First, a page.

Dakshinapatha (दक्षिणपथ) is a historical region which has been used to describe either:
- "Ancient South of the Indian subcontinent" below Āryāvarta.
- "Great southern highway" in India, traveling from Magadha to Pratishthana, or
- a kingdom on the Godavari River in southern India
Dakshinapatha trade route
The Dakshinapatha trade route was one of two great highways that have connected different parts of the sub-continent since the Iron Age. The other highway was the Uttarapatha or the great northern road that ran from Taxila in Afghanistan, through the modern Punjab up to the western coast of Yamuna. Following the course of Yamuna it went southwards up to Mathura, from there it passed on to Ujjain in Malwa and to Broach on western coast.
According to "Land of the Seven Rivers: A Brief History of India's Geography" by Sanjeev Sanyal, the trajectory of the northern road has remained roughly the same from pre-Mauryan times and is now NH2. However, the southern road appears to have drifted. Rama's route into exile in the epic may have been an early version of the road, but by the time of Buddha it started at Varanasi and ran through Vidisha in central India, to Pratishthana (Paithan). It probably extended all the way to Chola, Chera and Pandya kingdoms of the extreme south. By the Mauryan period there would have been a branch from Ujjain to the ports of Gujarat. This made Ujjain a major city by Gupta times. Today Dakshinapatha is known as NH7, which runs much further east of the old road but still meets NH2 at Varanasi.
In the old Pāli literature the name Dakkhināpatha would seem to indicate only a remote settlement or colony on the banks of the upper Godāvarī. Thus, we are told that Bāvarī had his hermitage in Dakkhināpatha territory, midway between the kingdoms of Assaka and Alaka (SN., vs.976). Elsewhere the name is coupled with Avanti as Avantidakkhināpatha and seems to refer, but more vaguely, to the same limited district. Vin.i.195, 196; ii.298. In J.v.133, however, Avanti is spoken of as a part of Dakkhināpatha (Dakkhinūpathe Avantirattha), but see J.iii.463, where Avantidakkhināpatha is spoken of.
The Sutta Nipāta Commentary (ii.580) seems to explain Dakkhināpatha as the road leading to the Dakkhinajanapada, while the Sumangala-Vilāsinī (DA.i.265) takes Dakkhināpatha to be synonymous with Dakkhinajanapada and says that it was the district (janapada) south of the Ganges (Gangāya dakkhinato pākatajanapadam).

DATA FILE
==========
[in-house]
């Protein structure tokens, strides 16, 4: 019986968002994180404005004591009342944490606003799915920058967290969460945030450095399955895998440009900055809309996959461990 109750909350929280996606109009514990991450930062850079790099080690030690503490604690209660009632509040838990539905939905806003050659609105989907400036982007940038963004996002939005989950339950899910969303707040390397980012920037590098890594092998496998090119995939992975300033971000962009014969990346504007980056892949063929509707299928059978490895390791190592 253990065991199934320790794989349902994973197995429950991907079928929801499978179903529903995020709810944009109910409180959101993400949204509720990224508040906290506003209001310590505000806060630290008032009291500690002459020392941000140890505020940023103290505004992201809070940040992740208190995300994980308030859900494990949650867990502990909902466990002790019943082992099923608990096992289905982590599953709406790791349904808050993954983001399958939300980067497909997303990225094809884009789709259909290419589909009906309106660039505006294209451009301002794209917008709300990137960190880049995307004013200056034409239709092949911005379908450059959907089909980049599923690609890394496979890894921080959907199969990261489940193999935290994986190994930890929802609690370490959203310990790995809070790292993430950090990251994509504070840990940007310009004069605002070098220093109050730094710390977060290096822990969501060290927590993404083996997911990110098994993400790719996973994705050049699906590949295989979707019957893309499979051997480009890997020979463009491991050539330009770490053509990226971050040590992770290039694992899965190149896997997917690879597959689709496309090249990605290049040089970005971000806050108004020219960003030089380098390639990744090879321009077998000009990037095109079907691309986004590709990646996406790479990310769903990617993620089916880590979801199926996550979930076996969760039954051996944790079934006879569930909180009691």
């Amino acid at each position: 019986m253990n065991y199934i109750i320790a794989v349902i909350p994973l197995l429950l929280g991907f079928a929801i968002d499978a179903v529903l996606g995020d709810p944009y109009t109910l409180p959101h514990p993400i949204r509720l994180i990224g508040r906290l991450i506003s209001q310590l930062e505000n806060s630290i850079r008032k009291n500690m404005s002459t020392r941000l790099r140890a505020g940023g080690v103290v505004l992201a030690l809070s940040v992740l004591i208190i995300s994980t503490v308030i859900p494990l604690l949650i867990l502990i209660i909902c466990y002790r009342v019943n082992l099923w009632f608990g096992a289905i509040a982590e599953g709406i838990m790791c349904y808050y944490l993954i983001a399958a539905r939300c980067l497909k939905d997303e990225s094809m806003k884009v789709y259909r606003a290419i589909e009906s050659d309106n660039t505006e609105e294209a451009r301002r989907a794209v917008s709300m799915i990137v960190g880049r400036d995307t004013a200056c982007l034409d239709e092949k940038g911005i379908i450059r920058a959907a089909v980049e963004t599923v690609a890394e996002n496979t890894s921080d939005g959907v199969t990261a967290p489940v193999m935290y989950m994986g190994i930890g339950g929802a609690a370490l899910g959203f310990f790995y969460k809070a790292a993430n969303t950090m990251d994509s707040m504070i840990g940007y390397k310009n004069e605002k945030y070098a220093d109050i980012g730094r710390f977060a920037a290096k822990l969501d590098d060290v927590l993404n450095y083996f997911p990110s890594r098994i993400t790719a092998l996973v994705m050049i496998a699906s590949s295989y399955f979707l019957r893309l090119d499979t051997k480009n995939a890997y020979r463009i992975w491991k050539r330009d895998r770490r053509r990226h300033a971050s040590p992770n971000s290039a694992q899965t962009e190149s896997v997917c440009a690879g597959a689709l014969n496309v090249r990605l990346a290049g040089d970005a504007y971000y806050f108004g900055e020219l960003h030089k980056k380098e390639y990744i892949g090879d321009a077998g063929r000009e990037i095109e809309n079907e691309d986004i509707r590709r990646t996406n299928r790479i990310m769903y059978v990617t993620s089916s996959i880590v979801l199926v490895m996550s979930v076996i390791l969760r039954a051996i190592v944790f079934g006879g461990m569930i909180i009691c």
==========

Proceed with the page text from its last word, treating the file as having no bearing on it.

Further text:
It is clear that, in the earlier literature at any rate, the word did not mean the whole country comprised in the modern word Dekkhan. It is possible that Dakkhināpatha was originally the name of the road which led southwards - the Aryan settlement at the end of the road, on the banks of the Godāvarī being also called by the same name - and that later the road lent its name to the whole region through which it passed. (For a detailed description see Law: Geog. of Early Buddhism, pp.60ff). In the Petavatthu Commentary (PvA., p.133) the Damila country (Damilavisaya) is included in the Dakkhināpatha.
The Dakkhināpatha is famous in literature as the birthplace of strong bullocks (DhSA.141; NidA.16; DhA.iii.248, etc.). It held also a large number of ascetics (DA.i.265), and in the "southern districts" (Dakkhinesu janapadesu) people celebrated a feast called Dharana (A.v.216). See Dharana Sutta (?).
Mention by Panini
विजयेन्द्र कुमार माथुर ने लेख किया है ...आकर्ष (AS, p.59) नामक एक देश का उल्लेख महाभारत में हुआ है- 'आकर्षा: कुन्तलाश्चैव मालवाश्चांध्रकास्तथा' (महाभारत 2,32,11) प्रसंग से जान पड़ता है कि आकर्ष महाभारत काल में दक्षिणापथ का एक देश था।
- Singh, U. (2008). A History of Ancient and Early Medieval India: From the Stone Age to the 12th Century. Pearson Education. p. 289. ISBN 9788131711200.
- V. S. Agrawala: India as Known to Panini, 1953, p.509
- Aitihasik Sthanavali by Vijayendra Kumar Mathur, p.